On 26 and 27 May 2021, FAIRsFAIR organised the workshop “FAIR data competences in doctoral education programmes”. The event offered an opportunity for participants from universities across Europe to discuss the specific needs and challenges of Research Data Management (RDM) and FAIR competences and skills at the doctoral level, as well as share experiences about their practical adoption in doctoral education programmes.
The workshop was hosted by the University of Minho and the European University Association (EUA), with the support of the EUA Council for Doctoral Education. The event gathered 80 participants on the first day and 70 participants on the second day from all over Europe.
The first day focused on the needs and challenges of RDM and FAIR data competences at the doctoral level. Representatives of the FAIRsFAIR project kicked-off the day by sharing survey results on the implementation of FAIR data education in university programmes. Bregt Saenen (FAIRsFAIR and EUA) presented the current situation related to FAIR competences in doctoral education, drawing from the results of the FAIRsFAIR report “FAIR in European Higher Education”. Yuri Demchenko (FAIRsFAIR and University of Amsterdam) gave an overview of the analysis and steps behind the development of the “FAIR Competence Framework for Higher Education”. He also presented the ongoing discussion around the Data Stewardship Body of Knowledge, which will feed into the “FAIR Adoption Handbook for Universities” to be published by the project in December 2021.
The second day addressed how to sustainably integrate new types of skills and training for RDM and FAIR data in doctoral education programmes. Alexander Hasgall (EUA Council for Doctoral Education) opened the discussion, presenting an overview of the main developments within doctoral education in the last years and highlighting how data have gradually become more widely recognised as a relevant output of research. This, coupled with the growing attention to Open Science, is leading the way for FAIR data principles to gain more traction within doctoral education.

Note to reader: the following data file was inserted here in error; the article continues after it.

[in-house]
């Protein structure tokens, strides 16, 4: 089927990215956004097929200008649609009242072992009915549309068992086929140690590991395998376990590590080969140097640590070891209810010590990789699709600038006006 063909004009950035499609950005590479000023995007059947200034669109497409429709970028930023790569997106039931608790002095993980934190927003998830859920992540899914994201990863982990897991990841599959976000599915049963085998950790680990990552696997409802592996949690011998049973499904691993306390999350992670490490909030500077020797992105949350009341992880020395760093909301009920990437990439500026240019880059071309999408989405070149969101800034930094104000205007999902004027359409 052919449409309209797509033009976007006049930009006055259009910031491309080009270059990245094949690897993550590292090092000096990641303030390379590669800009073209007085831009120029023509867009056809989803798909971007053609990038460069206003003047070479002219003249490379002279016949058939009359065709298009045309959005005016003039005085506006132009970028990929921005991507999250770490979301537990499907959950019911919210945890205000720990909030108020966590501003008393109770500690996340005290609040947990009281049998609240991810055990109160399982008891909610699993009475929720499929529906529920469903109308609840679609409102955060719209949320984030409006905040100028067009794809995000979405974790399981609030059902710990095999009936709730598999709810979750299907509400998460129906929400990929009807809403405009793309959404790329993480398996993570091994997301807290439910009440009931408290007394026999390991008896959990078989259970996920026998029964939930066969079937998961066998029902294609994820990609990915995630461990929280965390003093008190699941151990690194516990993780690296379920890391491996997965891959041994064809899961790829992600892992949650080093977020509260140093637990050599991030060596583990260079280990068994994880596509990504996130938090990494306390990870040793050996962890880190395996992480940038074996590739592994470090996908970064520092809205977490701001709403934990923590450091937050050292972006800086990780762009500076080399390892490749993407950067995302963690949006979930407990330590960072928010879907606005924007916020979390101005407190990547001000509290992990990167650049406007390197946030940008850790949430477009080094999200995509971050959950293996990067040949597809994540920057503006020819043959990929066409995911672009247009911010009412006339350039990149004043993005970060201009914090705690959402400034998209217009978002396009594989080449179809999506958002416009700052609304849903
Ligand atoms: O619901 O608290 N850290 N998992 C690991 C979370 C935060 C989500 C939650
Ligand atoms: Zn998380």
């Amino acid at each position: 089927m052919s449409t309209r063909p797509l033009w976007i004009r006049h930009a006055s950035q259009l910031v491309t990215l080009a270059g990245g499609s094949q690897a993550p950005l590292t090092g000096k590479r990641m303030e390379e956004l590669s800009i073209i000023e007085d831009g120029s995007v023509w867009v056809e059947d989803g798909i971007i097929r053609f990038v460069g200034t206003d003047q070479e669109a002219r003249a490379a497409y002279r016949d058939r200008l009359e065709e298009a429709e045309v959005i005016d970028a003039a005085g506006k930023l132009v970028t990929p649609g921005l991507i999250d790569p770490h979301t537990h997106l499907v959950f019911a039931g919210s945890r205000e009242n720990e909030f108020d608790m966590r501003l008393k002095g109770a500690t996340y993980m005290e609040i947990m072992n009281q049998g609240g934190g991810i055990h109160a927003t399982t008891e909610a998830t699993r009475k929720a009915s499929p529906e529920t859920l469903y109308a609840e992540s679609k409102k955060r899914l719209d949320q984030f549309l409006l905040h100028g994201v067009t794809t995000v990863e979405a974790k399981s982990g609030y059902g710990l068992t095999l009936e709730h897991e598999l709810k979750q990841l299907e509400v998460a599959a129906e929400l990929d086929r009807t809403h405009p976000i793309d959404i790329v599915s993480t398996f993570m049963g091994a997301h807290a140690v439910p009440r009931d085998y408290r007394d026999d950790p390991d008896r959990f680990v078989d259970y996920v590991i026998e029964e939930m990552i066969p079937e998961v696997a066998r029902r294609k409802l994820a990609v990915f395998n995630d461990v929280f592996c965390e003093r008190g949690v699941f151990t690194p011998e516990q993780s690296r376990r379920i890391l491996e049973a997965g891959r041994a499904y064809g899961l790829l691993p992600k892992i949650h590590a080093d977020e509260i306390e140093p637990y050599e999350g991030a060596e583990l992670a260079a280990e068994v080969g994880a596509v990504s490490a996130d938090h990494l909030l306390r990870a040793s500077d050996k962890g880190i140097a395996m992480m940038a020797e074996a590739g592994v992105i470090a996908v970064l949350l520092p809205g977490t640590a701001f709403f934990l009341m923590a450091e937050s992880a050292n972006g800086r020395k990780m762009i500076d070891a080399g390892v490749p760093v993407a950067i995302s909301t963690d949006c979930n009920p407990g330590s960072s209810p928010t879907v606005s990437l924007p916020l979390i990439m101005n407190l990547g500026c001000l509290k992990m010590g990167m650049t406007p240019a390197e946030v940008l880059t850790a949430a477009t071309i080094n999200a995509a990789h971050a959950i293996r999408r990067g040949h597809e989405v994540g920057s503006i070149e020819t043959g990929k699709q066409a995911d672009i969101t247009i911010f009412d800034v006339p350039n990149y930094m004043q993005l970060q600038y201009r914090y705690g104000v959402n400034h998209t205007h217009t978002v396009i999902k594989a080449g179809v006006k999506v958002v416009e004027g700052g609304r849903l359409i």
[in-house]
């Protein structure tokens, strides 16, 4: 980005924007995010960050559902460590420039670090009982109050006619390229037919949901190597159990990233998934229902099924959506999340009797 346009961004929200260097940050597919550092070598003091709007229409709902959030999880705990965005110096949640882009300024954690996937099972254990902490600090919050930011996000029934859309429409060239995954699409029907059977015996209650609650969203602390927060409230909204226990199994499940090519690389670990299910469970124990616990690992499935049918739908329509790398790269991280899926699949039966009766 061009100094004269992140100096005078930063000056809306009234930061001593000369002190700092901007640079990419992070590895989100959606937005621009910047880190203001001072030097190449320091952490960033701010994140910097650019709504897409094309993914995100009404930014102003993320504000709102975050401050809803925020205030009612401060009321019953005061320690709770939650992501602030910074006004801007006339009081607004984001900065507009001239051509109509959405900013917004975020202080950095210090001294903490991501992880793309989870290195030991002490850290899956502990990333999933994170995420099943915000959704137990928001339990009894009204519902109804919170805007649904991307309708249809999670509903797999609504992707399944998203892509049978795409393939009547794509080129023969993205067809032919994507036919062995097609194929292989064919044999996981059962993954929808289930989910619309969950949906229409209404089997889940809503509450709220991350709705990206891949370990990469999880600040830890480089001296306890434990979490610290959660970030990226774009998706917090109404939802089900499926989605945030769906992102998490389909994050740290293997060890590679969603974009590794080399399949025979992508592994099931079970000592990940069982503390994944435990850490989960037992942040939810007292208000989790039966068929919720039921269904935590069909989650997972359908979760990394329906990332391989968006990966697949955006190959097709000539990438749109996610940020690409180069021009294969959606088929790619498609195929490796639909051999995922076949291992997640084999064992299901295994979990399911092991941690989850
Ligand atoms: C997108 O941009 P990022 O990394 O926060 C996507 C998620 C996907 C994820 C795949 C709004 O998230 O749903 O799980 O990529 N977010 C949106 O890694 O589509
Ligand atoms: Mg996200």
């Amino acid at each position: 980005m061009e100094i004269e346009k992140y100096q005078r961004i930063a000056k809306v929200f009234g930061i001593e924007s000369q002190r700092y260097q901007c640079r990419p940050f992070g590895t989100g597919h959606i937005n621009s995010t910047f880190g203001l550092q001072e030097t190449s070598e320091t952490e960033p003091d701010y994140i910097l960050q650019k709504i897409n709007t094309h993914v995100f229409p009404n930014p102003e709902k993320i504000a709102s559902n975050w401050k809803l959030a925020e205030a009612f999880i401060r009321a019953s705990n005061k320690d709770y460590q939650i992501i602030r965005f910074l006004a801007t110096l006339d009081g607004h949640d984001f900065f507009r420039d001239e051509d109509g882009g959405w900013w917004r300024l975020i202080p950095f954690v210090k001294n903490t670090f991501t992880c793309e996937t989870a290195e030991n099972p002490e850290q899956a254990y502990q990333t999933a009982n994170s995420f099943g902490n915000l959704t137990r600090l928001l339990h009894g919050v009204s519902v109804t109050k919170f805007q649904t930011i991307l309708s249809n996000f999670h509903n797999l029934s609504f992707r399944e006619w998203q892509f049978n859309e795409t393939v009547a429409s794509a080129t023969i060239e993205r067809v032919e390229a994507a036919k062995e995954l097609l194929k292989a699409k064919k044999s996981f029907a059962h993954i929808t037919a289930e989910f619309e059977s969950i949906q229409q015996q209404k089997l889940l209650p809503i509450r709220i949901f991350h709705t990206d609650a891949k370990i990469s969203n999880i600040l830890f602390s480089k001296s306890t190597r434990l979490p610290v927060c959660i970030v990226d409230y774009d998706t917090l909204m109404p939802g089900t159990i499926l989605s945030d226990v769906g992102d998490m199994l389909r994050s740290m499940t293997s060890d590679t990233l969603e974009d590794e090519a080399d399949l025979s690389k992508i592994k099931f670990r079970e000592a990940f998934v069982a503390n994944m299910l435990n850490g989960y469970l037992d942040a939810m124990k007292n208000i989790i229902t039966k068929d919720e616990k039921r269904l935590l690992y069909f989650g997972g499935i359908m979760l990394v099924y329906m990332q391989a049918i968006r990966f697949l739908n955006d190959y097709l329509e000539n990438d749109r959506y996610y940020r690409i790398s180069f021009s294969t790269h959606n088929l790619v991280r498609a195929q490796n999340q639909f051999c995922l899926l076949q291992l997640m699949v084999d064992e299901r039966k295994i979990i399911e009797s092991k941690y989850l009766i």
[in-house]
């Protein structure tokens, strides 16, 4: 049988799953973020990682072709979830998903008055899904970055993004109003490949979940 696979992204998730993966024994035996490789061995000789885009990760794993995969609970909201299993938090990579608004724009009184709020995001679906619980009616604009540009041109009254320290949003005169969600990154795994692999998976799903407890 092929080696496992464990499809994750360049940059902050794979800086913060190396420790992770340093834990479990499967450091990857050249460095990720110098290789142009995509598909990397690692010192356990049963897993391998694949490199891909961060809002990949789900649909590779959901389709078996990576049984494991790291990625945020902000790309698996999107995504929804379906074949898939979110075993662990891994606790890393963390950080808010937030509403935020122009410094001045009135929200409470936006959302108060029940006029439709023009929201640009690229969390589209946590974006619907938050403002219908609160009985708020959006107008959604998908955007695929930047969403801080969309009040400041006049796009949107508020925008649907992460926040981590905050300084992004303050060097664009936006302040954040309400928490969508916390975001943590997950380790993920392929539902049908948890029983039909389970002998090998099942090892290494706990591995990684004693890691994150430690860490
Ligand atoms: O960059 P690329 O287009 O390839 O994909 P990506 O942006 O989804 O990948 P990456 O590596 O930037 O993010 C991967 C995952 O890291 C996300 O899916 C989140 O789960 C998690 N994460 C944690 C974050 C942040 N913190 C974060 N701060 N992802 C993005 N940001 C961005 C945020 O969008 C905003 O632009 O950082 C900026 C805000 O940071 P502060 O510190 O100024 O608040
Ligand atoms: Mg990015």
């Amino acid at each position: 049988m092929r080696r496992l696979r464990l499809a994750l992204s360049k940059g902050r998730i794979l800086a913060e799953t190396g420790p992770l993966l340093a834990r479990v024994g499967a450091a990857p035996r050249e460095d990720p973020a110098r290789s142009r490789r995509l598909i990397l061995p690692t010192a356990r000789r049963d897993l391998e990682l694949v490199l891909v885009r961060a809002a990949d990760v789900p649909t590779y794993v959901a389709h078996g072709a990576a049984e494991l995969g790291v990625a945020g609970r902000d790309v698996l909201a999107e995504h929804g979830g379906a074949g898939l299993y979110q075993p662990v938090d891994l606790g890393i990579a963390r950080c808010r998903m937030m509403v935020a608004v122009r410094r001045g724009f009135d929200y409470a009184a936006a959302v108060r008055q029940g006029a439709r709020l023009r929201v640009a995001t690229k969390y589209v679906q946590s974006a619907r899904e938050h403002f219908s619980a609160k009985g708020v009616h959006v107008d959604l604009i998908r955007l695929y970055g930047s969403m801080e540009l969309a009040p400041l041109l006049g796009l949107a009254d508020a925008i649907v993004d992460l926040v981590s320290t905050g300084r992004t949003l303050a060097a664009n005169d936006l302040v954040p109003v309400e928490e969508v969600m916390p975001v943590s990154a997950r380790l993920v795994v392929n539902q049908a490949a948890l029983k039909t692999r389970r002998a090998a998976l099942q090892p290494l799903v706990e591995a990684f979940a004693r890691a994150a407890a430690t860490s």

The implementation of FAIR practices nevertheless still has to be supported and more training activities are needed to develop the necessary skills and competences among researchers. To this aim, finding synergies with other training activities, such as existing training in research ethics and integrity, might be instrumental to further the advancement of FAIR training in doctoral education.
During both days, case studies were presented that showed how a diverse set of initiatives is currently being developed by universities, both in the context of institutional-driven plans and regional, national or EU funded projects, to tackle the skills and competences gap experienced by researchers in RDM and FAIR data. While initiatives of this kind are useful and needed, especially with the aim of addressing the lack of awareness among early-stage researchers, speakers agreed that more efforts should be taken in providing better targeted and discipline-specific training. It is however clear that universities cannot and should not do this alone. Training activities of this kind cannot exist in isolation but need to be anchored to a broader framework of policies, both within the institution and at the national and European level, that could support them and foster a more sustainable and long-term uptake of RMD and FAIR data competences.
The FAIRsFAIR project will organise two more university workshops in the autumn of 2021, together with the University of Amsterdam and University of Göttingen. Case studies discussed during the three workshops will feed into the FAIRsFAIR report “Good practices in FAIR competence education” to be published in December 2021.